Well so far this blog may not have stretched you enough as a reader. Isn’t it time to challenge your prejudices, shatter some misconceptions and as David Brent would say to ‘think out of the box’ a bit?
What I’m meaning of course is to consider whether you can cope with savoury instead of sweet, or to be exact, can you contemplate a savoury muffin recipe as an ‘individual portions’ type of bake instead of a sweet cupcake one?
I’m a little bored of cupcakes. To be honest the whole cupcake decoration obsession has passed me by, I think because the ratio of filling to topping just seems plain wrong to me: too much buttery sweet topping in relation to what is often bland dry cake when overbaked (an easy thing to do), so I find them a disappointing waste of calories.
Moreover although I’m sure there are many men who are really into making cupcakes as a means of self expression and creativity, I can’t help feeling all that cuteness of decoration is just pushing stereotype too much. The Jeremy Clarksons of this world make bread as a display of virility (well at least when it’s raining or snowing so heavily that the barbecue won’t light up) and the rest make…cupcakes, or so baking magazines might like us to believe: there’s at least one whole magazine devoted to cupcakes. I’m still waiting for the one devoted to tasty, plain, unshowy bakes – “Amish Baking” perhaps?
Did Emily Wilding Davidson really throw herself under the King’s horse for women’s equality so that we now have the choice of whether or not to vote but feel the stigma of inadequate domestic skills if we don’t cover a supersized fairy cake (because in essence that’s what they are) with hand made decoration that would put Escoffier to shame? Most leaders of the women’s suffrage movement wouldn’t have been seen dead even visiting a kitchen at that time, so in that respect we’ve got progress. However they were all eating much better cake then, even if they didn’t make if themselves. It was the era of Macaroons and Victoria sandwich and the newly established Woman’s Weekly published recipes donated by the editor’s cook.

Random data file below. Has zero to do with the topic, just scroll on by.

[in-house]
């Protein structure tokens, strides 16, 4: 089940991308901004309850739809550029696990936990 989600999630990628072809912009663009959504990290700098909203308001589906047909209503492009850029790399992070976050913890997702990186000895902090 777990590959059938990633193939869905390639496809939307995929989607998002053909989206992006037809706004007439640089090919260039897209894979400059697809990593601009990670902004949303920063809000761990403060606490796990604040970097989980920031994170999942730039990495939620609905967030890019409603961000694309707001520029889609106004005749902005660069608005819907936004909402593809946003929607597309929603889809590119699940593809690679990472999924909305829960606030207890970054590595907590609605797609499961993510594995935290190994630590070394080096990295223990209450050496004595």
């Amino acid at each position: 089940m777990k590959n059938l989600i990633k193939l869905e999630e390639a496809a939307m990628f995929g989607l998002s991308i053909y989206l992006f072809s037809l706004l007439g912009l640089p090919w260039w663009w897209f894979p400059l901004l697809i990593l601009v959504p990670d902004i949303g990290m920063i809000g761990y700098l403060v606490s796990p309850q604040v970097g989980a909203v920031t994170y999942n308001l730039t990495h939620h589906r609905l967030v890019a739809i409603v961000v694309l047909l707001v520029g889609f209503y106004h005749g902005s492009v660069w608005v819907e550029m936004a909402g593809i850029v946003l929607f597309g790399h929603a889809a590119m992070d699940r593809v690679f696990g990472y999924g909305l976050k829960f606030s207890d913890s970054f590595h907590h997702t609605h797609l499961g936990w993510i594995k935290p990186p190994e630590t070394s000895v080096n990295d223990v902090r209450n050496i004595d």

I’m not suggesting anyone who makes cupcakes as a means of expression in their baking is abnormal, rather that the apparent perceived wisdom of current baking appears to be the other way. There doesn’t seem to be a lot of room for cupcake refuseniks like me in the rush for self expression through cake. We are in the baking Gulag, quietly beavering away with our plain, taste-focussed recipes like culinary Ivan Denisoviches.
But the point remains, to me cupcakes seem to be being used as modern tools of manipulation, especially in the workplace. I have had professional women tell me their bosses (male and female) offer them cupcakes in return for working late as a ‘reward’ for their diligence. The portion size, cuteness and lack of cost are meant to convey appreciation in the way that a bottle of wine, flowers or chocolates have too many connotations of broken diets or assignation to be risk free tokens of appreciation. I can see there may be good intentions behind the gesture, but at the same time, I think I’d prefer a simple expression of thanks (and maybe a decent reference the next time I went for a promotion).
So here is my position. I bake muffins far more frequently than I do cupcakes and just lately I’ve been playing around with savoury ones instead of just sweet. Why? Because most of the food I bake at the moment is to eat on a daily basis not to give away, and savoury muffins are great with soup instead of a sandwich and much more transportable in a lunchbox. They feel a bit more special than a prepacked cheese and pickle sandwich.
This recipe has caused a schism amongst my usual tasters. Grace is struggling with the notion of looking at something she expects to be sweet and finding it savoury. It’s the sweet and sour onions that are confusing her I think, which at first taste are like apples, but then have a slight tang of sourness and fieriness to match the savouriness of the strong cheese coming through.